As the presidential campaign season intensifies, managers for the various competitors and some of the candidates themselves have angrily turned on the moderators and the television networks that host the debates.
Predictable whining has come from the GOP front-runners, Donald Trump and Ben Carson, and others over supposedly "gotcha" questions meant to pin them down on this or that statement or contention about their records. Scrutiny of Mr. Trump's past business bankruptcies and of Dr. Carson's boasts of a combative childhood on Detroit's mean streets have been cited as unfair or irresponsible.
Mr. Trump has largely fielded his questions as an accomplished counterpuncher accustomed to such verbal assaults and has been ready, willing and able to dish out as much or more than received, in his famously bullying style.
Dr. Carson, on the other hand, has responded in his customary soft-spoken way, seemingly astonished that anyone would suggest that he, as a man of God and of celebrated autobiography, might stoop to misrepresent himself in any way. Indeed, he has joined the Republican outcry against the news media's handling of the early campaign as especially unjust, in light of the oft-declared rectitude that separates him from the pack.
On the Democratic side, front-runner Hillary Clinton, after months of insisting there was nothing to hide in her controversial emails stored on a private server, which only served to intensify the press demand for further disclosure, has begun to make herself more available to the press. Still, speculation and suspicion continue to linger given her penchant for personal privacy.
The implication among other candidate-complainers is that the purpose of press interrogation, be it by moderators of the debates or just shoe-leather reporters, is to find something to bring them and their political ambitions down.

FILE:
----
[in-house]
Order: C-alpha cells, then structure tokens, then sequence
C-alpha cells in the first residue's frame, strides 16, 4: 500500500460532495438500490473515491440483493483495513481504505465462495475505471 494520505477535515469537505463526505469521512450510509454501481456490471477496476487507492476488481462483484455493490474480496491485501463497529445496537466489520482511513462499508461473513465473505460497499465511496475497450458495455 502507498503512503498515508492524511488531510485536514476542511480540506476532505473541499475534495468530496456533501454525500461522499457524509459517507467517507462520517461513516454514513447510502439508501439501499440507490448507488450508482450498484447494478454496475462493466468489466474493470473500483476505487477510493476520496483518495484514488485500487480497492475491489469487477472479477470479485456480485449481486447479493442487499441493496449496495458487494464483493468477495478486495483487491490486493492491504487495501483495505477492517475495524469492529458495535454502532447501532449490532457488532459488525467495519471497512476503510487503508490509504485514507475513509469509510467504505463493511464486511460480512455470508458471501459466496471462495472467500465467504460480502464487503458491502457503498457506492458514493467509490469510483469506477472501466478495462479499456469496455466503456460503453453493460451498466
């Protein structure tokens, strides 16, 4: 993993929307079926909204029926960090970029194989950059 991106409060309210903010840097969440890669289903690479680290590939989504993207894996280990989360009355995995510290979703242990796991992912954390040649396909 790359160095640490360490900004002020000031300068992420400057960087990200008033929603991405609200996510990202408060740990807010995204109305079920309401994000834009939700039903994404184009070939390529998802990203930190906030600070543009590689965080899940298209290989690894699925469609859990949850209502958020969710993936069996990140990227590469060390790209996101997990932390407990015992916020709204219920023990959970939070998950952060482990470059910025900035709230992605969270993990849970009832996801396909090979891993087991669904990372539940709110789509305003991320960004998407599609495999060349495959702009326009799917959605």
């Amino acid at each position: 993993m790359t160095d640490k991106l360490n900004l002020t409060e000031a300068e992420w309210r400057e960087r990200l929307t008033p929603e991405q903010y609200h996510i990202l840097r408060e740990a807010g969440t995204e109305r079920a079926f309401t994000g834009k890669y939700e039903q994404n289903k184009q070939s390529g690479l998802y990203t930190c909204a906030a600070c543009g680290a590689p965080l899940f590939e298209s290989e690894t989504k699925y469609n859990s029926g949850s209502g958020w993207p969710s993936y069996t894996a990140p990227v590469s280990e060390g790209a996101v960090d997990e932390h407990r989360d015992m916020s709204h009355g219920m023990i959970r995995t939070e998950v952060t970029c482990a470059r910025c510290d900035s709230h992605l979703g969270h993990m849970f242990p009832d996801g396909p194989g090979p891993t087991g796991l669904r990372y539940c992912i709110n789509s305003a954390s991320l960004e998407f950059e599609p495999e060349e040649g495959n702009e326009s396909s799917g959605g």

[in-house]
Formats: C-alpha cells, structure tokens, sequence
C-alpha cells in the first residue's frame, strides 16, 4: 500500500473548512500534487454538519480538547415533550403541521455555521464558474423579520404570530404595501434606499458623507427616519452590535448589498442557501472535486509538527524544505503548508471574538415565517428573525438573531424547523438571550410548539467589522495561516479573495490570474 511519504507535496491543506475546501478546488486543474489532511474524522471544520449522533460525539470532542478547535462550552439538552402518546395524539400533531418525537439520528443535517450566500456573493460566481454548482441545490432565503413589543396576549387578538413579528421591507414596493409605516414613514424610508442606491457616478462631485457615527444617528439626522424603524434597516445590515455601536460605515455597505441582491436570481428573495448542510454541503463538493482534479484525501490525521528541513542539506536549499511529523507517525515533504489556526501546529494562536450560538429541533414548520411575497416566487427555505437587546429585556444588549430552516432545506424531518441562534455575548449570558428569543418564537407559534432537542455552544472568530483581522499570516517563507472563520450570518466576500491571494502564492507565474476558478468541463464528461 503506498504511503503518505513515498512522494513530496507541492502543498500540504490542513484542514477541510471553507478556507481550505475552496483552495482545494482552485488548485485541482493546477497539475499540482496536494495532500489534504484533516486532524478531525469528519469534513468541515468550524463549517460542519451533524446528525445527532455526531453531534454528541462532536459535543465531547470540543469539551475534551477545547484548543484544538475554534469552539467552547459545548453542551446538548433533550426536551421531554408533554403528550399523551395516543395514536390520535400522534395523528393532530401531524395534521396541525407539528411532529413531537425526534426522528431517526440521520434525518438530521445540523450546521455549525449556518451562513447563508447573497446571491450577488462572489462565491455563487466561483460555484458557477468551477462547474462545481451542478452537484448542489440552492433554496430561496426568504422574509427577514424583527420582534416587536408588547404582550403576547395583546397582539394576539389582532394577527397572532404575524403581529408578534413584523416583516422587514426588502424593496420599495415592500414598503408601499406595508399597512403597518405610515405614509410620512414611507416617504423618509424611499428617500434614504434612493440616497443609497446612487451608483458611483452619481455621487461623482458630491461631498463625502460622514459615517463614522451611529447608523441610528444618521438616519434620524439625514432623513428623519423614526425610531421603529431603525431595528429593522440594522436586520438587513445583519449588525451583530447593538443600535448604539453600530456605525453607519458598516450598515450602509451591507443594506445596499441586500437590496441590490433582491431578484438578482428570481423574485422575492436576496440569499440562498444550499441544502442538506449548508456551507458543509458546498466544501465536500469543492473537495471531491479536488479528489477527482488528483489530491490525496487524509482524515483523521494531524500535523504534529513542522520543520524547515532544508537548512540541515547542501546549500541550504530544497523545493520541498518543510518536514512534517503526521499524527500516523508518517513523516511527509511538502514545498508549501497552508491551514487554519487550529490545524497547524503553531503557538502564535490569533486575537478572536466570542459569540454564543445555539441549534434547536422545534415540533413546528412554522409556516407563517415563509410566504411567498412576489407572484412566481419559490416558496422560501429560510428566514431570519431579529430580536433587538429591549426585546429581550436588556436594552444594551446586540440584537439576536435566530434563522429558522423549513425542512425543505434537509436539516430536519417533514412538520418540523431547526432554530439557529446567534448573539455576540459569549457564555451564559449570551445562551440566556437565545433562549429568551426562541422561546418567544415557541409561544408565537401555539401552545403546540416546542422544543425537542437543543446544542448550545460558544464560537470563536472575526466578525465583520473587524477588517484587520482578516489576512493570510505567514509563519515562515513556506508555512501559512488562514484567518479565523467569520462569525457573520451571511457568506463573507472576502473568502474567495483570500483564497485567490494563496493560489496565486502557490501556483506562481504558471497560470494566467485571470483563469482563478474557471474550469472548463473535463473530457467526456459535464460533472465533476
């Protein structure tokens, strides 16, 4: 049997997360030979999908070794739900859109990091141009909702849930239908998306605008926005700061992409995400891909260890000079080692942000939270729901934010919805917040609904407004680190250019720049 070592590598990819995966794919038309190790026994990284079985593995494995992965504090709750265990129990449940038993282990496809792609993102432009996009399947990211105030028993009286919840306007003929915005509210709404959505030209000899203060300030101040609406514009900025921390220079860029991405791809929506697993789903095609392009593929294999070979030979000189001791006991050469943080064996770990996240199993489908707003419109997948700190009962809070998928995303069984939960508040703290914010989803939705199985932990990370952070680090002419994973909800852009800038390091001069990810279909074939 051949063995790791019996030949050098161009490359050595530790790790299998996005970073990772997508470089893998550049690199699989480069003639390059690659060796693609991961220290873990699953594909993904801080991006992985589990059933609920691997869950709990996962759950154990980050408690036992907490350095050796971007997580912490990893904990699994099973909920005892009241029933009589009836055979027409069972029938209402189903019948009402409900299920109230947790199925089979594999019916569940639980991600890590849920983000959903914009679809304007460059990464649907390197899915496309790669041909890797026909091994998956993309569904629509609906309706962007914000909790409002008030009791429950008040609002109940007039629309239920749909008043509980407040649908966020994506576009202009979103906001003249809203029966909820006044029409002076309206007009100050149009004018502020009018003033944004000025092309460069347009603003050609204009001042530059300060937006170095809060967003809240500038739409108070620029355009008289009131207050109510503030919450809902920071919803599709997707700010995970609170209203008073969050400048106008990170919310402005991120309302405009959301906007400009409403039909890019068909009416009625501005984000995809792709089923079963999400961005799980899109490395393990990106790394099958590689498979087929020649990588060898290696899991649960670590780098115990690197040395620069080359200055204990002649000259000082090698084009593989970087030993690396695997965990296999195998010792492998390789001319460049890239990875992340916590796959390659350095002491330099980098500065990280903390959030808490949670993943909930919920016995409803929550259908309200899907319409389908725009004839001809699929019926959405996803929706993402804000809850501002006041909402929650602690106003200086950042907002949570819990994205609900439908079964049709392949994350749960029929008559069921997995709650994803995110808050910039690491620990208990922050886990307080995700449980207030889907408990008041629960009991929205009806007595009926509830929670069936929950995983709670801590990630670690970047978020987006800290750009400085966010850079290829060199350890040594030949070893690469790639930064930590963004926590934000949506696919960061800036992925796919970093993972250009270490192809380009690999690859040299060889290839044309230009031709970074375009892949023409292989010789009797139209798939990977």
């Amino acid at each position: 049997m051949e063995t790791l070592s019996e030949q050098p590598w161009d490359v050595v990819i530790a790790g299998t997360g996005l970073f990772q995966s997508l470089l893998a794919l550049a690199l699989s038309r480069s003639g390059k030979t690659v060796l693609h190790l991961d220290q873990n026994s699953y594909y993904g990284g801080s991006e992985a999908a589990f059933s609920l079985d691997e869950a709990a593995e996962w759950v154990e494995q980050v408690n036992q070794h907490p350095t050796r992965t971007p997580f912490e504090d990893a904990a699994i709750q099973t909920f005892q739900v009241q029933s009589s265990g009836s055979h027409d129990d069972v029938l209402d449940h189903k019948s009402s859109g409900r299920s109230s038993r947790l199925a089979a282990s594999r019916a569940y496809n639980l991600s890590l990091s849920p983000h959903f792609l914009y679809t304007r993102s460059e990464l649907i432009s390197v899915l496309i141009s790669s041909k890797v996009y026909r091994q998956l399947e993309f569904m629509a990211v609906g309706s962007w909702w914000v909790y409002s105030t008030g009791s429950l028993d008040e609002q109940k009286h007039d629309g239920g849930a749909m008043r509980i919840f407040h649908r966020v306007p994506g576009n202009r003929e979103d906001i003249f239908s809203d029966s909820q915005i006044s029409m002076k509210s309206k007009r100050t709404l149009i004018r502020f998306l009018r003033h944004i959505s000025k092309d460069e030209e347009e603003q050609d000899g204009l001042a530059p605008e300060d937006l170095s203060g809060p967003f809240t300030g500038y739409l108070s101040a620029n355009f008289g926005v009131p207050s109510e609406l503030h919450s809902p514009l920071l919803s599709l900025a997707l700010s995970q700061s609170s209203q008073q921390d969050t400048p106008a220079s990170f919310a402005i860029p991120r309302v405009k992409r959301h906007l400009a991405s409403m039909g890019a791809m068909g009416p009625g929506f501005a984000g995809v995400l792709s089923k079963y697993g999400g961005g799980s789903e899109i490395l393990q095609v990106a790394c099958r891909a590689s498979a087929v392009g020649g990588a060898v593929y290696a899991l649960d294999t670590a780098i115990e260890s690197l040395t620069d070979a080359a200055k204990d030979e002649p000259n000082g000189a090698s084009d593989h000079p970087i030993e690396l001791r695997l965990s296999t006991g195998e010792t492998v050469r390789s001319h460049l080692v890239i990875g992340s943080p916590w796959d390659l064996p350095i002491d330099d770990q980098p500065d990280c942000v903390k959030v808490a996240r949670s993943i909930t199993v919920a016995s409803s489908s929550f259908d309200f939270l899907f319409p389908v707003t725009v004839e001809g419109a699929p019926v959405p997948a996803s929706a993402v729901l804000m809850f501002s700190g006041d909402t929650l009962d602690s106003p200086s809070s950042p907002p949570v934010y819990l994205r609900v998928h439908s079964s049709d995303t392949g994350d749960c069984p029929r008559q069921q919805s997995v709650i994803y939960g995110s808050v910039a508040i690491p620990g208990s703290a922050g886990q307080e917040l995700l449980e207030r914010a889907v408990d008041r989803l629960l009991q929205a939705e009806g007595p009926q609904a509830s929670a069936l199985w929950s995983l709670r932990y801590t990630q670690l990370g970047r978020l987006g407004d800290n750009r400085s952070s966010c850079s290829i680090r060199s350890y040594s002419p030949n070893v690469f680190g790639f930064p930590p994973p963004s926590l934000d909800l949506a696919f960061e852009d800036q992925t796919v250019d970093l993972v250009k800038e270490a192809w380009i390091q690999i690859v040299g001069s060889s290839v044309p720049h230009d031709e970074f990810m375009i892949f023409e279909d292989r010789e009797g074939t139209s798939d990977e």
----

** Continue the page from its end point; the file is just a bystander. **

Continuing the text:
Such a quest has come to be known as "gotcha journalism." The implication is that reporters pursue it for their own fame and fortune, hoping to match the success of Bob Woodward and Carl Bernstein, the two young Washington Post staffers who broke the most crucial stories of conceit and corruption known as the Watergate Affair, leading to the presidential resignation of Richard Nixon in 1974.
Of course, the Watergate case clearly was one of rooting out criminal corruption at the highest level rather than some mere political vendetta to "get" a partisan foe. The result was widely and correctly hailed as a triumph of American democracy, in which the free press played a leading and entirely legitimate role as public watch-guard. Many Nixon defenders joined him in grumbling that he had been railroaded out of office, but some of his most loyal party backers told him in the end that impeachment was his only alternative.
Pointing out all this is not to deny that in time a "gotcha" mentality did evolve among some journalistic practitioners -- eagerly encouraged by partisan politicians. Some 13 years after Watergate, Democratic candidate Gary Hart's presidential campaign was destroyed by press pursuit of allegations that he was a womanizer. That episode, however, was devoid of any official corruption of the sort that brought Nixon down and sent some of his top aides to prison.
Nevertheless, American voters are entitled to know all there is to know about a candidate's character, as well as his or her record of public service, as they weigh their votes for the next president or party presidential nominee.
Political lore holds that every mother's son (or daughter) has the right to run for the highest office. But one president who reached the Oval Office without running for it, Harry S. Truman, put it best: "If you can't stand the heat, get out of the kitchen!"
Jules Witcover is a syndicated columnist and former long-time writer for The Baltimore Sun. His latest book is "The American Vice Presidency: From Irrelevance to Power" (Smithsonian Books). His email is firstname.lastname@example.org.